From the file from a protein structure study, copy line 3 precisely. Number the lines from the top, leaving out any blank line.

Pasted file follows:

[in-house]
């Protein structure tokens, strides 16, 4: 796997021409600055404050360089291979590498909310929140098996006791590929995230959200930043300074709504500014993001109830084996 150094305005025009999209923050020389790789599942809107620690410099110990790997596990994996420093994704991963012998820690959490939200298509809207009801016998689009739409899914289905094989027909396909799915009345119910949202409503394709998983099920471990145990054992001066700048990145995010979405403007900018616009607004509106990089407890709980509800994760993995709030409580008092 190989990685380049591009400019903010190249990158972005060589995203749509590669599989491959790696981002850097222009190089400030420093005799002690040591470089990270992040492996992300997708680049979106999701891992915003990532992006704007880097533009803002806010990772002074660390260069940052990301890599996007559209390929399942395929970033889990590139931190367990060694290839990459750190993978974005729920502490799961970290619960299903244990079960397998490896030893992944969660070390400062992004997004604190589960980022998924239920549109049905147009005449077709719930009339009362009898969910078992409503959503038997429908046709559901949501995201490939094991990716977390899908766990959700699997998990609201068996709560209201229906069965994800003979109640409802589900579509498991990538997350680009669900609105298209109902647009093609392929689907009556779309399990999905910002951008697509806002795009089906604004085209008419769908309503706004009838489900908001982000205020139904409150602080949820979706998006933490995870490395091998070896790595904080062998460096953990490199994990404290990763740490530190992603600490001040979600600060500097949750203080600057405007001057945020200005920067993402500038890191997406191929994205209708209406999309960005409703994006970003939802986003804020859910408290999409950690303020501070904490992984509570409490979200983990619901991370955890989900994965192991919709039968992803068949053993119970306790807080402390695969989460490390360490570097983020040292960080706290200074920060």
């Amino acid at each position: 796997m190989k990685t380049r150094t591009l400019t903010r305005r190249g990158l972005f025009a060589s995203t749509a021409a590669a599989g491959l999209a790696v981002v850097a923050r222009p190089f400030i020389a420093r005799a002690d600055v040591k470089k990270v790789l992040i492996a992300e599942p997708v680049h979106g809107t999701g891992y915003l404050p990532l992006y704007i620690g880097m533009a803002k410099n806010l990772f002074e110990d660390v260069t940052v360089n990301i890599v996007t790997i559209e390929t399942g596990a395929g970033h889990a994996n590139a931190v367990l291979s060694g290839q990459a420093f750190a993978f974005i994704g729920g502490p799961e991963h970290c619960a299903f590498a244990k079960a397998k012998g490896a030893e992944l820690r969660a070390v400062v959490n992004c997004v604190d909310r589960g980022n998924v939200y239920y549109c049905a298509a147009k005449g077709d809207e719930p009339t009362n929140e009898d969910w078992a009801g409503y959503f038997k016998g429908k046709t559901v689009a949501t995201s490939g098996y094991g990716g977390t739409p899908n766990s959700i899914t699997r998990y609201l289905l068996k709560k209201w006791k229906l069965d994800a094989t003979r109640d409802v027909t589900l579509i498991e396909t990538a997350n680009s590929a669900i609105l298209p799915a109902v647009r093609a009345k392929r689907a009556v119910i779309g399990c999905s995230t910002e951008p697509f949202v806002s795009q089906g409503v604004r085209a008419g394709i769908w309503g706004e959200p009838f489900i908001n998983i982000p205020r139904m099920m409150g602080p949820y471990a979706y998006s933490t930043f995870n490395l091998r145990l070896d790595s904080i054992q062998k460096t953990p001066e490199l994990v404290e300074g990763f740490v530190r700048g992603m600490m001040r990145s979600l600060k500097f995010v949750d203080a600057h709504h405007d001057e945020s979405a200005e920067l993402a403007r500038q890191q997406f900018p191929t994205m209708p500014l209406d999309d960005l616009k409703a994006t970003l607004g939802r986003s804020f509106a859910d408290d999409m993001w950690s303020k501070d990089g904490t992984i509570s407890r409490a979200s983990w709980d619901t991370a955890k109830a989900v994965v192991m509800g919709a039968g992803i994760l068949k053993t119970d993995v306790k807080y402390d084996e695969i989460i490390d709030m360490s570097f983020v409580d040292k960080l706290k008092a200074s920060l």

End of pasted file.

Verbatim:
């Amino acid at each position: 796997m190989k990685t380049r150094t591009l400019t903010r305005r190249g990158l972005f025009a060589s995203t749509a021409a590669a599989g491959l999209a790696v981002v850097a923050r222009p190089f400030i020389a420093r005799a002690d600055v040591k470089k990270v790789l992040i492996a992300e599942p997708v680049h979106g809107t999701g891992y915003l404050p990532l992006y704007i620690g880097m533009a803002k410099n806010l990772f002074e110990d660390v260069t940052v360089n990301i890599v996007t790997i559209e390929t399942g596990a395929g970033h889990a994996n590139a931190v367990l291979s060694g290839q990459a420093f750190a993978f974005i994704g729920g502490p799961e991963h970290c619960a299903f590498a244990k079960a397998k012998g490896a030893e992944l820690r969660a070390v400062v959490n992004c997004v604190d909310r589960g980022n998924v939200y239920y549109c049905a298509a147009k005449g077709d809207e719930p009339t009362n929140e009898d969910w078992a009801g409503y959503f038997k016998g429908k046709t559901v689009a949501t995201s490939g098996y094991g990716g977390t739409p899908n766990s959700i899914t699997r998990y609201l289905l068996k709560k209201w006791k229906l069965d994800a094989t003979r109640d409802v027909t589900l579509i498991e396909t990538a997350n680009s590929a669900i609105l298209p799915a109902v647009r093609a009345k392929r689907a009556v119910i779309g399990c999905s995230t910002e951008p697509f949202v806002s795009q089906g409503v604004r085209a008419g394709i769908w309503g706004e959200p009838f489900i908001n998983i982000p205020r139904m099920m409150g602080p949820y471990a979706y998006s933490t930043f995870n490395l091998r145990l070896d790595s904080i054992q062998k460096t953990p001066e490199l994990v404290e300074g990763f740490v530190r700048g992603m600490m001040r990145s979600l600060k500097f995010v949750d203080a600057h709504h405007d001057e945020s979405a200005e920067l993402a403007r500038q890191q997406f900018p191929t994205m209708p500014l209406d999309d960005l616009k409703a994006t970003l607004g939802r986003s804020f509106a859910d408290d999409m993001w950690s303020k501070d990089g904490t992984i509570s407890r409490a979200s983990w709980d619901t991370a955890k109830a989900v994965v192991m509800g919709a039968g992803i994760l068949k053993t119970d993995v306790k807080y402390d084996e695969i989460i490390d709030m360490s570097f983020v409580d040292k960080l706290k008092a200074s920060l």